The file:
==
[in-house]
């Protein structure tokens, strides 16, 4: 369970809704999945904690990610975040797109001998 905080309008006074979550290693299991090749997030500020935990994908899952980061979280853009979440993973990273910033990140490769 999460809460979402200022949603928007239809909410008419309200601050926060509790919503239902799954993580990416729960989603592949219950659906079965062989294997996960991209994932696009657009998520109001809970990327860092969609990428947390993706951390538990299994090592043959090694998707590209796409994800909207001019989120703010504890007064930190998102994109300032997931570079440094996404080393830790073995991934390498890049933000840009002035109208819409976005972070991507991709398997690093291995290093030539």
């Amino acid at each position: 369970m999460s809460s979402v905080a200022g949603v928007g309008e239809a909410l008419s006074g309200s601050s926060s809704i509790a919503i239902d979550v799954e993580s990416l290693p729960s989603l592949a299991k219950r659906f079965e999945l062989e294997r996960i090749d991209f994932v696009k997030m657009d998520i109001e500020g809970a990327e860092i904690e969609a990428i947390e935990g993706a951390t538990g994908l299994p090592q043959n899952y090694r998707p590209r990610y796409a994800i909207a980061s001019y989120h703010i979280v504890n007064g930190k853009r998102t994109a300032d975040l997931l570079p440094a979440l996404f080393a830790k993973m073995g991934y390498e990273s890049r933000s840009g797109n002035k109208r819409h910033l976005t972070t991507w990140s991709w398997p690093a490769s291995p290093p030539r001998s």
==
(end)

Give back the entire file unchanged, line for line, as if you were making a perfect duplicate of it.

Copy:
[in-house]
């Protein structure tokens, strides 16, 4: 369970809704999945904690990610975040797109001998 905080309008006074979550290693299991090749997030500020935990994908899952980061979280853009979440993973990273910033990140490769 999460809460979402200022949603928007239809909410008419309200601050926060509790919503239902799954993580990416729960989603592949219950659906079965062989294997996960991209994932696009657009998520109001809970990327860092969609990428947390993706951390538990299994090592043959090694998707590209796409994800909207001019989120703010504890007064930190998102994109300032997931570079440094996404080393830790073995991934390498890049933000840009002035109208819409976005972070991507991709398997690093291995290093030539």
């Amino acid at each position: 369970m999460s809460s979402v905080a200022g949603v928007g309008e239809a909410l008419s006074g309200s601050s926060s809704i509790a919503i239902d979550v799954e993580s990416l290693p729960s989603l592949a299991k219950r659906f079965e999945l062989e294997r996960i090749d991209f994932v696009k997030m657009d998520i109001e500020g809970a990327e860092i904690e969609a990428i947390e935990g993706a951390t538990g994908l299994p090592q043959n899952y090694r998707p590209r990610y796409a994800i909207a980061s001019y989120h703010i979280v504890n007064g930190k853009r998102t994109a300032d975040l997931l570079p440094a979440l996404f080393a830790k993973m073995g991934y390498e990273s890049r933000s840009g797109n002035k109208r819409h910033l976005t972070t991507w990140s991709w398997p690093a490769s291995p290093p030539r001998s």